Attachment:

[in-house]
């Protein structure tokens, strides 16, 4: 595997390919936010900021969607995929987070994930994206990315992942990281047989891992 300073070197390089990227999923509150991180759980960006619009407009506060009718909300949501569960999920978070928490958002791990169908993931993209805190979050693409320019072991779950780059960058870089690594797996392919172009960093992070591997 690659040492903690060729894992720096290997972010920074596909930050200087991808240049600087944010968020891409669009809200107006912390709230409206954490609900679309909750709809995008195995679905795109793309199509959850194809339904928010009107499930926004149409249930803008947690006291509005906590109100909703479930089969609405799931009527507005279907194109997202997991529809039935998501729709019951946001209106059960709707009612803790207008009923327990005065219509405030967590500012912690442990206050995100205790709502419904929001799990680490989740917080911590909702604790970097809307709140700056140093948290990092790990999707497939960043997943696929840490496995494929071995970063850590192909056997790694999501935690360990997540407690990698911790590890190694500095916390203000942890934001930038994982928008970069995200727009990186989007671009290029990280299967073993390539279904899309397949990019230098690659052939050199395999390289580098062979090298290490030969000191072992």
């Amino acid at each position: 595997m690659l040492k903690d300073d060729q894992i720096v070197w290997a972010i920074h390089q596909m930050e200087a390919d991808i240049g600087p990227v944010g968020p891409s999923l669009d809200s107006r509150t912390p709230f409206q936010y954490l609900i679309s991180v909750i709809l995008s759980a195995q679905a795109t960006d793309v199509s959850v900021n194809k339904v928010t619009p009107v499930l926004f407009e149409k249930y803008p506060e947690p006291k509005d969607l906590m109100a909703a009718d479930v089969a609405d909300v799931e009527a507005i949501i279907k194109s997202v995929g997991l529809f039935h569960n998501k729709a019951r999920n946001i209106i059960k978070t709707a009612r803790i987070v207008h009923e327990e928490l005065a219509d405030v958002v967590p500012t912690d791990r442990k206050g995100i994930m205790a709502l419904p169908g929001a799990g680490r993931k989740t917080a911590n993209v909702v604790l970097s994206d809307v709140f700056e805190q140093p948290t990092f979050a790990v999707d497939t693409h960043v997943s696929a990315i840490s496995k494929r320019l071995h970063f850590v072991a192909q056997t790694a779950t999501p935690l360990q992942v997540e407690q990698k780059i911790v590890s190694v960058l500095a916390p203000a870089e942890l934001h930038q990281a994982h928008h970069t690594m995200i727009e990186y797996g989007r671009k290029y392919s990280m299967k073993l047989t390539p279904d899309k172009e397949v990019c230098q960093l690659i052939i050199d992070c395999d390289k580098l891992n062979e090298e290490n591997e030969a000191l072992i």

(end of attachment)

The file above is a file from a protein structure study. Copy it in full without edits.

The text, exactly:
[in-house]
């Protein structure tokens, strides 16, 4: 595997390919936010900021969607995929987070994930994206990315992942990281047989891992 300073070197390089990227999923509150991180759980960006619009407009506060009718909300949501569960999920978070928490958002791990169908993931993209805190979050693409320019072991779950780059960058870089690594797996392919172009960093992070591997 690659040492903690060729894992720096290997972010920074596909930050200087991808240049600087944010968020891409669009809200107006912390709230409206954490609900679309909750709809995008195995679905795109793309199509959850194809339904928010009107499930926004149409249930803008947690006291509005906590109100909703479930089969609405799931009527507005279907194109997202997991529809039935998501729709019951946001209106059960709707009612803790207008009923327990005065219509405030967590500012912690442990206050995100205790709502419904929001799990680490989740917080911590909702604790970097809307709140700056140093948290990092790990999707497939960043997943696929840490496995494929071995970063850590192909056997790694999501935690360990997540407690990698911790590890190694500095916390203000942890934001930038994982928008970069995200727009990186989007671009290029990280299967073993390539279904899309397949990019230098690659052939050199395999390289580098062979090298290490030969000191072992």
């Amino acid at each position: 595997m690659l040492k903690d300073d060729q894992i720096v070197w290997a972010i920074h390089q596909m930050e200087a390919d991808i240049g600087p990227v944010g968020p891409s999923l669009d809200s107006r509150t912390p709230f409206q936010y954490l609900i679309s991180v909750i709809l995008s759980a195995q679905a795109t960006d793309v199509s959850v900021n194809k339904v928010t619009p009107v499930l926004f407009e149409k249930y803008p506060e947690p006291k509005d969607l906590m109100a909703a009718d479930v089969a609405d909300v799931e009527a507005i949501i279907k194109s997202v995929g997991l529809f039935h569960n998501k729709a019951r999920n946001i209106i059960k978070t709707a009612r803790i987070v207008h009923e327990e928490l005065a219509d405030v958002v967590p500012t912690d791990r442990k206050g995100i994930m205790a709502l419904p169908g929001a799990g680490r993931k989740t917080a911590n993209v909702v604790l970097s994206d809307v709140f700056e805190q140093p948290t990092f979050a790990v999707d497939t693409h960043v997943s696929a990315i840490s496995k494929r320019l071995h970063f850590v072991a192909q056997t790694a779950t999501p935690l360990q992942v997540e407690q990698k780059i911790v590890s190694v960058l500095a916390p203000a870089e942890l934001h930038q990281a994982h928008h970069t690594m995200i727009e990186y797996g989007r671009k290029y392919s990280m299967k073993l047989t390539p279904d899309k172009e397949v990019c230098q960093l690659i052939i050199d992070c395999d390289k580098l891992n062979e090298e290490n591997e030969a000191l072992i």